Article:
Kelli Ham, a health librarian at UCLA who has much to share–and has shared much–with Infopeople webinar participants, returns on April 16, with From Baby to Preschooler: Early Childhood Health Resources. Infopeople hosts an ELF 2.0 webinar, on April 10, Foundations of Early Childhood Development: It’s All about Relationships, with with John Hornstein of the Brazelton Touchpoints Center, and Sacramento Public Library Director Rivkah Sass.

And speaking of matters of health and wellness, Infopeople’s independent online learning series, which give participants the opportunity to dive deep in a focused area with a facilitator but no assignments and a two-month access period to explore, include a newly updated Affordable Care Act @ Your Public Library.  The reboot goes beyond healthcare insurance enrollment to address the information and community strategies identified by California’s healthcare policy makers and practitioners as most important for 2014 and 2015.

Phew! That’s a whole lot of possibilities to get your development on! Looking forward to seeing you in one of those “theres.”

The latest word(s) on healthcare insurance

There are six more weeks for Californians to enroll in the healthcare insurance marketplace during thisinitial open enrollment period. Now seems a good checkup time for public libraries to evaluate how well we have provided information and technology access to this Affordable Care Act program.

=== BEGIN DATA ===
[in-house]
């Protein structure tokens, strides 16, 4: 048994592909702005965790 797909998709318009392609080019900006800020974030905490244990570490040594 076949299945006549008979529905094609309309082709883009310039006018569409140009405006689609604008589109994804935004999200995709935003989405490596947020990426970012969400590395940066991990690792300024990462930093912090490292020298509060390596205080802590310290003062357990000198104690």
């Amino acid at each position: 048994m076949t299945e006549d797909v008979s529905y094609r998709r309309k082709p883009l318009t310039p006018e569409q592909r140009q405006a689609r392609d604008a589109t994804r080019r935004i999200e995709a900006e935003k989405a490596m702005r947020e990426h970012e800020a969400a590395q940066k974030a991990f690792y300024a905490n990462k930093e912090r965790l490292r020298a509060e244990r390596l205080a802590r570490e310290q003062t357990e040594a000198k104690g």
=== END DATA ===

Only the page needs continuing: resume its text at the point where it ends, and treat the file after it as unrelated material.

Have you and your staff been keeping up to date on changes, including regulations and scheduled online enrollment site down periods?  The quickest and most efficient way to do that is by subscribing to and following Covered California’s Twitter feed.

An announcement made there (and via other social media routes) last week alerts us all to the SHOP portal on the Covered California website coming down for the next several months. The explanatory news release includes the important detail that paper applications made for small business employer coverage will continue to be accepted and moved through the enrollment process during this period. Does your small business community know about this change?

In the first two months of the open enrollment period, public library staffs were reporting a generalized lack of inquiries from their communities regarding ACA. Interestingly, they also reported doing little in terms of public education–including such activities as hosting insurance education and health and wellness programs.  Changes in the demographics of who can and does have health insurance points to new insurance users who may have little understanding of health insurance speak (for instance, the difference between co-pay and out of pocket costs) and need some basic math skill-building (to calculate and compare percentages). Many who previously relied on emergency rooms to provide any medical attention they identified for themselves as needing aren’t experienced in how to discuss–and understand clearly–health information with a personal physician (for instance, the difference between a diagnostic test and a test related to a medical procedure). Has your adult literacy partner developed curriculum that addresses these needs to find educational help?